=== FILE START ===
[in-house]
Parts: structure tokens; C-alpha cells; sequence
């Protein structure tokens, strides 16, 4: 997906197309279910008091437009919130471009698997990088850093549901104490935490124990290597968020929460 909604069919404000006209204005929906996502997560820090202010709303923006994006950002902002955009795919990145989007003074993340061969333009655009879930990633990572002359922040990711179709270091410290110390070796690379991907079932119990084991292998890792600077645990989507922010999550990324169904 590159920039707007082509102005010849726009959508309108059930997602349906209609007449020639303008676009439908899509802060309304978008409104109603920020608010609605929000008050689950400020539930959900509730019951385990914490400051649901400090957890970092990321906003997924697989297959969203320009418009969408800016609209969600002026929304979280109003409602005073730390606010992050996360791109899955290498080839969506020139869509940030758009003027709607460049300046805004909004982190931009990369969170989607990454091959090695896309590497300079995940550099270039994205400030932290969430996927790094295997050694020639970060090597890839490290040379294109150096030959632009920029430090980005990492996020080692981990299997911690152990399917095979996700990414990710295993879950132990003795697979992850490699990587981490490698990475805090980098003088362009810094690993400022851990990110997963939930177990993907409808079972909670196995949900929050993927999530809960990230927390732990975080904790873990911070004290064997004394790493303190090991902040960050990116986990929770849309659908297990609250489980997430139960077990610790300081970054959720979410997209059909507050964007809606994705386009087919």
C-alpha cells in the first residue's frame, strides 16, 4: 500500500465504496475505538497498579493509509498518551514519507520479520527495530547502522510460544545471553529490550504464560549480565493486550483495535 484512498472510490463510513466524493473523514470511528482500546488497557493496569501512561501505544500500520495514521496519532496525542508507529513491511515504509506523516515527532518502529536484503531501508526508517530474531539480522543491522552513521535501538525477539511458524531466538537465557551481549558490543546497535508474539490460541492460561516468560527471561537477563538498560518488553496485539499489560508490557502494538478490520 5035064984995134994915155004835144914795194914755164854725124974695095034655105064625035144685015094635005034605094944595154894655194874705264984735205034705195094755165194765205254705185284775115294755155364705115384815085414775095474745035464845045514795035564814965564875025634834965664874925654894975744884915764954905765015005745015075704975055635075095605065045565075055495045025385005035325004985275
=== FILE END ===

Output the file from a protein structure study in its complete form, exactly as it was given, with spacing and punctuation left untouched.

[in-house]
Parts: structure tokens; C-alpha cells; sequence
């Protein structure tokens, strides 16, 4: 997906197309279910008091437009919130471009698997990088850093549901104490935490124990290597968020929460 909604069919404000006209204005929906996502997560820090202010709303923006994006950002902002955009795919990145989007003074993340061969333009655009879930990633990572002359922040990711179709270091410290110390070796690379991907079932119990084991292998890792600077645990989507922010999550990324169904 590159920039707007082509102005010849726009959508309108059930997602349906209609007449020639303008676009439908899509802060309304978008409104109603920020608010609605929000008050689950400020539930959900509730019951385990914490400051649901400090957890970092990321906003997924697989297959969203320009418009969408800016609209969600002026929304979280109003409602005073730390606010992050996360791109899955290498080839969506020139869509940030758009003027709607460049300046805004909004982190931009990369969170989607990454091959090695896309590497300079995940550099270039994205400030932290969430996927790094295997050694020639970060090597890839490290040379294109150096030959632009920029430090980005990492996020080692981990299997911690152990399917095979996700990414990710295993879950132990003795697979992850490699990587981490490698990475805090980098003088362009810094690993400022851990990110997963939930177990993907409808079972909670196995949900929050993927999530809960990230927390732990975080904790873990911070004290064997004394790493303190090991902040960050990116986990929770849309659908297990609250489980997430139960077990610790300081970054959720979410997209059909507050964007809606994705386009087919």
C-alpha cells in the first residue's frame, strides 16, 4: 500500500465504496475505538497498579493509509498518551514519507520479520527495530547502522510460544545471553529490550504464560549480565493486550483495535 484512498472510490463510513466524493473523514470511528482500546488497557493496569501512561501505544500500520495514521496519532496525542508507529513491511515504509506523516515527532518502529536484503531501508526508517530474531539480522543491522552513521535501538525477539511458524531466538537465557551481549558490543546497535508474539490460541492460561516468560527471561537477563538498560518488553496485539499489560508490557502494538478490520 5035064984995134994915155004835144914795194914755164854725124974695095034655105064625035144685015094635005034605094944595154894655194874705264984735205034705195094755165194765205254705185284775115294755155364705115384815085414775095474745035464845045514795035564814965564875025634834965664874925654894975744884915764954905765015005745015075704975055635075095605065045565075055495045025385005035325004985275